Versions:

Manifests

Purpose

Manifests help to cache information which is too expensive to generate on each request. Some manifests generate maps, e.g. class names to filesystem locations. Others store aggregate information like nested configuration graphs.

Storage

By default, manifests are stored on the local filesystem through PHP's serialize() method. Combined with PHP opcode caching this provides fast access. In order to share manifests between servers, or centralise cache management, other storage adapters are available. These can be configured by a SS_MANIFESTCACHE constant, placed in your _ss_environment.php.

  • ManifestCache_File: The default adapter using PHP's serialize()
  • ManifestCache_File_PHP: Using var_export(), which is faster when a PHP opcode cache is installed
  • ManifestCache_APC: Use PHP's APC object cache

You can write your own adapters by implementing the ManifestCache interface.

Traversing the Filesystem

Since manifests usually extract their information from files in the webroot, they require a powerful traversal tool: SS_FileFinder. The class provides filtering abilities for files and folders, as well as callbacks for recursive traversal. Each manifest has its own implementation, for example ManifestFileFinder, adding more domain specific filtering like including themes, or excluding tests.

PHP Class Manifest

The ClassManifest builds a manifest of all classes, interfaces and some additional items present in a directory, and caches it.

It finds the following information:

  • Class and interface names and paths
  • All direct and indirect descendants of a class
  • All implementors of an interface
  • All module configuration files

The gathered information can be accessed through SS_ClassLoader::instance(), as well as ClassInfo. Some useful commands of the ClassInfo API:

  • ClassInfo::subclassesFor($class): Returns a list of classes that inherit from the given class
  • ClassInfo::ancestry($class): Returns the passed class name along with all its parent class names
  • ClassInfo::implementorsOf($interfaceName): Returns all classes implementing the passed in interface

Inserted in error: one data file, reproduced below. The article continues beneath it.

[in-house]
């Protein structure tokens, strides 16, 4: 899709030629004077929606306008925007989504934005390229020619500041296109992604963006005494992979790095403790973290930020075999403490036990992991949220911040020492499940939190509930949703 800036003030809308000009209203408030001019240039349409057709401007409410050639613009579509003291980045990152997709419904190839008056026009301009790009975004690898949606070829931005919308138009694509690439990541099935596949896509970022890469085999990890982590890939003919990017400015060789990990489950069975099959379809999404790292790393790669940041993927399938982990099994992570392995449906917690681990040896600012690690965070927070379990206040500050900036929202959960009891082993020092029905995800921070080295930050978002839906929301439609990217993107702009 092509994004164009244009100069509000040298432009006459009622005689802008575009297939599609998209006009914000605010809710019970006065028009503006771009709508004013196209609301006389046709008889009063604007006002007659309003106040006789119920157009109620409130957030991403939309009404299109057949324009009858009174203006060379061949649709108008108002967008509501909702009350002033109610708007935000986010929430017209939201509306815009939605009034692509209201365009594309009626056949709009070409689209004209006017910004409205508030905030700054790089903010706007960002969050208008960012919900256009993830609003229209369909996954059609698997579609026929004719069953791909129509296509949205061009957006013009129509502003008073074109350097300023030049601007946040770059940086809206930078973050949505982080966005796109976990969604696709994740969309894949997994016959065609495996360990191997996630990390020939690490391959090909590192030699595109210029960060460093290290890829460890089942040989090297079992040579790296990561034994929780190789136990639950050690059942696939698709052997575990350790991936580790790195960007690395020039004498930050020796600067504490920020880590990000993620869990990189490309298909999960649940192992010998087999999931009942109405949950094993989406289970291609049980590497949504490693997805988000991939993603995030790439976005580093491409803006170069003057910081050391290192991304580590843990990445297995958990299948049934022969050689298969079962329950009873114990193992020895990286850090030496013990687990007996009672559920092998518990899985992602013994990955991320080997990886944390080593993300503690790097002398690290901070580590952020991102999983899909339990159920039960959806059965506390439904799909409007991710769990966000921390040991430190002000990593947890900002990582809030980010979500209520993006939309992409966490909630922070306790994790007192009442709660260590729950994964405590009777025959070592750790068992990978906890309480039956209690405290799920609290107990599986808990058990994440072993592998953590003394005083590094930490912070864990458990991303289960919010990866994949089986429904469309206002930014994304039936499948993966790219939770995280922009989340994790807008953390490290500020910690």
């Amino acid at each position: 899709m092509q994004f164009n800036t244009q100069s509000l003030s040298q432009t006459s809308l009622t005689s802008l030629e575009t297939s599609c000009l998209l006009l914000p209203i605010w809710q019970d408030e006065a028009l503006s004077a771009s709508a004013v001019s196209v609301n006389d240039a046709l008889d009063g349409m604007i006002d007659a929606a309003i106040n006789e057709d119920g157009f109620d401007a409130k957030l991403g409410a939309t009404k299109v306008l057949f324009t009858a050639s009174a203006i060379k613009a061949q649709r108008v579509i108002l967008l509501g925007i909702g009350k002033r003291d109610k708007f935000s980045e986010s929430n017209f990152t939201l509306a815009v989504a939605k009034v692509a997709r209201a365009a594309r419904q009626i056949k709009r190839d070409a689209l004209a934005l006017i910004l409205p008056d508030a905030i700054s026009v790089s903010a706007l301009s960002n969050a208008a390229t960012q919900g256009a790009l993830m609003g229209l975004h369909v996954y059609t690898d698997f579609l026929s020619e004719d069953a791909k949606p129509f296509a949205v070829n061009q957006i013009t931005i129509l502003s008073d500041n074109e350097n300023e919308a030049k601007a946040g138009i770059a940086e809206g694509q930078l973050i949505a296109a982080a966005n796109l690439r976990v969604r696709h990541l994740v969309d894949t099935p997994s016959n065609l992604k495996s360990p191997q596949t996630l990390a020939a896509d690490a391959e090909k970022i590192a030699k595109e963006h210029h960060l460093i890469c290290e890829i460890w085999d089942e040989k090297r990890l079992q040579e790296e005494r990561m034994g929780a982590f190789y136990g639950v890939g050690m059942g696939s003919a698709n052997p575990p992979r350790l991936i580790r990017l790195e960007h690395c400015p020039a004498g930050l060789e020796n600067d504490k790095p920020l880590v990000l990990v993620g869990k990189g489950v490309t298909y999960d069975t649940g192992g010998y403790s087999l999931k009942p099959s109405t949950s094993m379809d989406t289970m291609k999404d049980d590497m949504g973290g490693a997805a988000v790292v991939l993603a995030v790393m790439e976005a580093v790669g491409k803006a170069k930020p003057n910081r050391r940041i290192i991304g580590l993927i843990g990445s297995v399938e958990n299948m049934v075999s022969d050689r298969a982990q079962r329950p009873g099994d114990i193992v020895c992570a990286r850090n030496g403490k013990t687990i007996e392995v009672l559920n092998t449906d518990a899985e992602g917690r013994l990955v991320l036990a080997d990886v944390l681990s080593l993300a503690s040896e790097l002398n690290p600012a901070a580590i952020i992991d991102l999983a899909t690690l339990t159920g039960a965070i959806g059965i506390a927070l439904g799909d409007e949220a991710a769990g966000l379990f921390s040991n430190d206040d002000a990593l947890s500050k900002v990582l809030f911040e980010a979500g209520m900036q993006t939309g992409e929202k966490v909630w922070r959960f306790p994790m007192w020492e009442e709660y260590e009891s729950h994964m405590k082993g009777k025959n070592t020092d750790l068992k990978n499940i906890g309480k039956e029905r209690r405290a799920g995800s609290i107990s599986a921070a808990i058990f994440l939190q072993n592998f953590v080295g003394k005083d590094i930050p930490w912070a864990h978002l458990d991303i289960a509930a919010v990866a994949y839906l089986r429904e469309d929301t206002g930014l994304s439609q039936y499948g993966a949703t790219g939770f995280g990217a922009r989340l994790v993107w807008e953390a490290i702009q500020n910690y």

In the absence of a generic module API, it is also the primary way to identify which modules are installed, through ClassManifest::getModules(). A module is defined as a toplevel folder in the webroot which contains either a _config.php file, or a _config/ folder. Modules can be specifically excluded from manifests by creating a blank _manifest_exclude file in the module folder.

By default, the finder implementation will exclude any classes stored in files within a tests/ folder, unless tests are executed.

Template Manifest

The SS_TemplateManifest class builds a manifest of all templates present in a directory, in both modules and themes. Templates in tests/ folders are automatically excluded. The chapter on template inheritance provides more details on its operation.

Config Manifest

The SS_ConfigManifest loads builds a manifest of configuration items, for both PHP and YAML. It also takes care of ordering and merging configuration fragments. The chapter on configuration has more details.

Flushing

If a ?flush=1 query parameter is added to a URL, a call to flush() will be triggered on any classes that implement the Flushable interface. This enables developers to clear manifest caches, for example when adding new templates or PHP classes. Note that you need to be in dev mode or logged-in as an administrator for flushing to take effect.

Was this article helpful?